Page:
Cautious optimism on Afghanistan
AS the 2014 deadline for the exit of most Nato forces nears, there is growing concern about the endgame in Afghanistan.
Thus far, most of the views expressed about the shape of things to come are from western ‘experts’. So it was refreshing — and sobering — to hear two authentic Afghan voices on the subject.
They were both on a panel discussion organised by the Commonwealth Journalists Association (CJA). Held at the ancient Westminster Hall in the Houses of Parliament recently, the topic of the debate was ‘Afghanistan after Nato Pulls Out: Will it Stand or Fall?’
Gen Khodaidad was minister for narcotics in the Karzai government, having served earlier as defence minister in the Najibullah administration before it collapsed in 1992. The second Afghan was Ajmal Khan Zazai, chairman of an organisation known as the United Afghan Tribes.
Both were very scornful of Karzai’s abilities, and blamed him for much of the mess their country is in today. Basically, Ajmal Khan accused the US of forcing Karzai to accept a number of nasty warlords in his government. Subsequently, the Afghan president cut deals with several criminals and established a network of patronage to maintain his grip.
“How,” Ajmal Khan asked dramatically, referring to figures from the American mafia. “Can you expect a decent government from characters like Al Capone and Scarface?”
He accused the occupation forces of not understanding local culture, and undercutting the authority of tribal leaders. He reminded the audience that more than anything else, people were fighting against Karzai as much as they were resisting Nato occupation. In his view, placing Karzai in charge after the Taliban was akin to “replacing one evil with another”.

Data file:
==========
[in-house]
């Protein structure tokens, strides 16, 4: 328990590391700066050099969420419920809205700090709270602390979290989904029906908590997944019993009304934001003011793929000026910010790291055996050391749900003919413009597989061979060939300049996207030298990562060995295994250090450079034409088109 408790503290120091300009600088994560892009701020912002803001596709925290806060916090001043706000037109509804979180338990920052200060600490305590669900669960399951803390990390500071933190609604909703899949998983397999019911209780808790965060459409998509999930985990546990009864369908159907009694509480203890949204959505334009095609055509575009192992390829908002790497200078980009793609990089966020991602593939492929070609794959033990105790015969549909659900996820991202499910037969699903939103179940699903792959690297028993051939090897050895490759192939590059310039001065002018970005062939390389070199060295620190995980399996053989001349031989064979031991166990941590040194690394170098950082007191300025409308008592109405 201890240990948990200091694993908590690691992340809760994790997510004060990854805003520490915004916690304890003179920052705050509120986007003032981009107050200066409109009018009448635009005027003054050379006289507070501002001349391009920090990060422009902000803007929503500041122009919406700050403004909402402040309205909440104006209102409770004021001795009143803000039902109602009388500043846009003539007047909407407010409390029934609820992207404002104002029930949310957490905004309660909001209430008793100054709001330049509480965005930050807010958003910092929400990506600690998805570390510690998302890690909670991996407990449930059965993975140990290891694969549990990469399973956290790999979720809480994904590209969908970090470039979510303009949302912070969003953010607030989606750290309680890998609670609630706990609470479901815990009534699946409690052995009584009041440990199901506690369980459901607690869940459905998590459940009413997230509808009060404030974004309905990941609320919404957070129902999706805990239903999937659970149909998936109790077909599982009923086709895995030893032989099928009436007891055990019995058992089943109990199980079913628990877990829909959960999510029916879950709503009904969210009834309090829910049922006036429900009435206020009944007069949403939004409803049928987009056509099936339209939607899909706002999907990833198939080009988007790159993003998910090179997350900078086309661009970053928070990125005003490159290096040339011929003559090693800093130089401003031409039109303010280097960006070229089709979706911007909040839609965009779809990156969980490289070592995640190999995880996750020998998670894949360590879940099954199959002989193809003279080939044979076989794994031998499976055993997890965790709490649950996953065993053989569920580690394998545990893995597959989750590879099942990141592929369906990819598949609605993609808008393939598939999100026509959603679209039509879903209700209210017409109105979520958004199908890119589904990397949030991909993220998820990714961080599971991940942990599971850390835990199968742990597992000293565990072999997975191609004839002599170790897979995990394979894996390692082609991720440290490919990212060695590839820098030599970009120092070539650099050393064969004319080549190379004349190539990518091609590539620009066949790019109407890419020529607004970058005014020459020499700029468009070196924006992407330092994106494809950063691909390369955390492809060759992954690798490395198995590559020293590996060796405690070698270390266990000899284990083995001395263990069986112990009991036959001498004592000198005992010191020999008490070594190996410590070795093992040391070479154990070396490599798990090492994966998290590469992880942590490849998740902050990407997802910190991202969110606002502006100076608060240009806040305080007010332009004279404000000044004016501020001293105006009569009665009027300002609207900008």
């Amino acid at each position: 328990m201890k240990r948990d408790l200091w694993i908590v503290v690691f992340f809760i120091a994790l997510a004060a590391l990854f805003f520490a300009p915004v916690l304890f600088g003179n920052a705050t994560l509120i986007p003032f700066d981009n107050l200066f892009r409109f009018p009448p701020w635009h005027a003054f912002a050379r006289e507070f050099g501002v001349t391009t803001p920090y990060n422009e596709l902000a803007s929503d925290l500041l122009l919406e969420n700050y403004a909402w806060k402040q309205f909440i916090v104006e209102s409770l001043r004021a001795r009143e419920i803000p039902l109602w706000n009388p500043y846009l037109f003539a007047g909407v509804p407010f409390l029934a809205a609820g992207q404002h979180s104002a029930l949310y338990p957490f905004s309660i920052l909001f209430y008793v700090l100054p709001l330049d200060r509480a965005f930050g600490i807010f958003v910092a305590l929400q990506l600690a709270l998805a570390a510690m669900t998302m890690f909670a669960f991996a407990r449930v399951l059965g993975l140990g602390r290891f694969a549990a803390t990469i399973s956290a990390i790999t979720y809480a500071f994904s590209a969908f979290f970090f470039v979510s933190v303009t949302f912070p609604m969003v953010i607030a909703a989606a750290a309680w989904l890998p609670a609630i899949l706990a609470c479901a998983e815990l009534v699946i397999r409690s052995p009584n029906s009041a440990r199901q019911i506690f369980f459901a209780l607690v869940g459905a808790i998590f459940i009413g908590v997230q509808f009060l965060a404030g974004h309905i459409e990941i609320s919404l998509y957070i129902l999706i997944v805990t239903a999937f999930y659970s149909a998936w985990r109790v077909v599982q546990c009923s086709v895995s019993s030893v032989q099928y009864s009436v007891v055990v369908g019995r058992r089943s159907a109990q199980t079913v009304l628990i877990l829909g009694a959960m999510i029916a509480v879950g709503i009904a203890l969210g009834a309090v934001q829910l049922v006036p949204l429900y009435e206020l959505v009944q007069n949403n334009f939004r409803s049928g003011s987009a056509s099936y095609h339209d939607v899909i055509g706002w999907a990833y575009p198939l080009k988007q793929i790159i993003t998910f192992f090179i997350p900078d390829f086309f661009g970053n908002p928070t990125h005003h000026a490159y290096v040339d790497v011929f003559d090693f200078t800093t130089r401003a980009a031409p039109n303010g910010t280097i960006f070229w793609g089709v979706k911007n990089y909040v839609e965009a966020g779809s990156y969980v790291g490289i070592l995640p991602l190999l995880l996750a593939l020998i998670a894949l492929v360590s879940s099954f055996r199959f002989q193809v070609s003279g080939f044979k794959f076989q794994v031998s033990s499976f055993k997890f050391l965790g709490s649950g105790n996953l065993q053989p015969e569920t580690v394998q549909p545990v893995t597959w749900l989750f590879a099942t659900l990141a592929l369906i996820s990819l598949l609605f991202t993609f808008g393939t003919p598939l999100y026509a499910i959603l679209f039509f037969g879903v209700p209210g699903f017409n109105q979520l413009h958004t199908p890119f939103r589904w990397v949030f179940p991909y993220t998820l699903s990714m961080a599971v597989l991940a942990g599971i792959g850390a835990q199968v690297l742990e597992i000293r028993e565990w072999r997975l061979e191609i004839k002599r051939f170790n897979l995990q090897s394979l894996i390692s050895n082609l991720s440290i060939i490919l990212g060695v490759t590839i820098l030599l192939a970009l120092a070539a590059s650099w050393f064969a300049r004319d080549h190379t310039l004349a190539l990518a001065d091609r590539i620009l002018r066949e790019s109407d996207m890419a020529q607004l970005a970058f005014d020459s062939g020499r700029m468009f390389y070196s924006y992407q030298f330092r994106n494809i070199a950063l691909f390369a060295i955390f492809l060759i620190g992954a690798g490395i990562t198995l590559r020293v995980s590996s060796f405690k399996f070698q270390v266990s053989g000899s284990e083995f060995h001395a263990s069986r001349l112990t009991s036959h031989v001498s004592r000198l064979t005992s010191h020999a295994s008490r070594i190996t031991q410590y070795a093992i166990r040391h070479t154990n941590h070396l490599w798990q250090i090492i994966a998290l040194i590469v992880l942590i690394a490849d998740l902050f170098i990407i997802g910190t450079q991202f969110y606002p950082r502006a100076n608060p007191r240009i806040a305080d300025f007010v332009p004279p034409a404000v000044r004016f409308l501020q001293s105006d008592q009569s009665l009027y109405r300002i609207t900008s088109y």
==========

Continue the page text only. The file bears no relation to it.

Gen Khodaidad complained about the absence of heavy weapons like artillery, tanks and armoured personnel carriers, as well as aircraft in the Afghan National Army. According to him, the quality of troops being recruited and trained now was very poor. In fact, the army in Najibullah’s time was far more effective and better trained.
He went on to explain that western forces had no clue about local sensitivities, and therefore alienated conservative tribesmen by their presence and actions. Also, the Afghan army had drawn the majority of its officers from non-Pakhtun minorities like the Tajiks, and was therefore suspect in the eyes of the Pakhtuns.
Both Afghan panellists were supported by Lucy Morgan Edwards, a development expert and author of The Afghan Solution: The Inside Story of Abdul Haq, the CIA and How Western Hubris Lost Afghanistan. Edwards was scathing about the induction of warlords into the power structure by Nato, and the hijacking of the state-building process by foreign occupation troops. This view was echoed by Tobias Ellwood, a Conservative MP, who was contrite about the Nato failure to train Afghan police and army much earlier.
Perhaps the most interesting intervention came from Rahul Roy-Chaudhury of the International Institute of Strategic Studies who spoke about the post-2014 scenario. He was “cautiously optimistic” about an Indo-Pak proxy war breaking out in Afghanistan after the Nato pullout.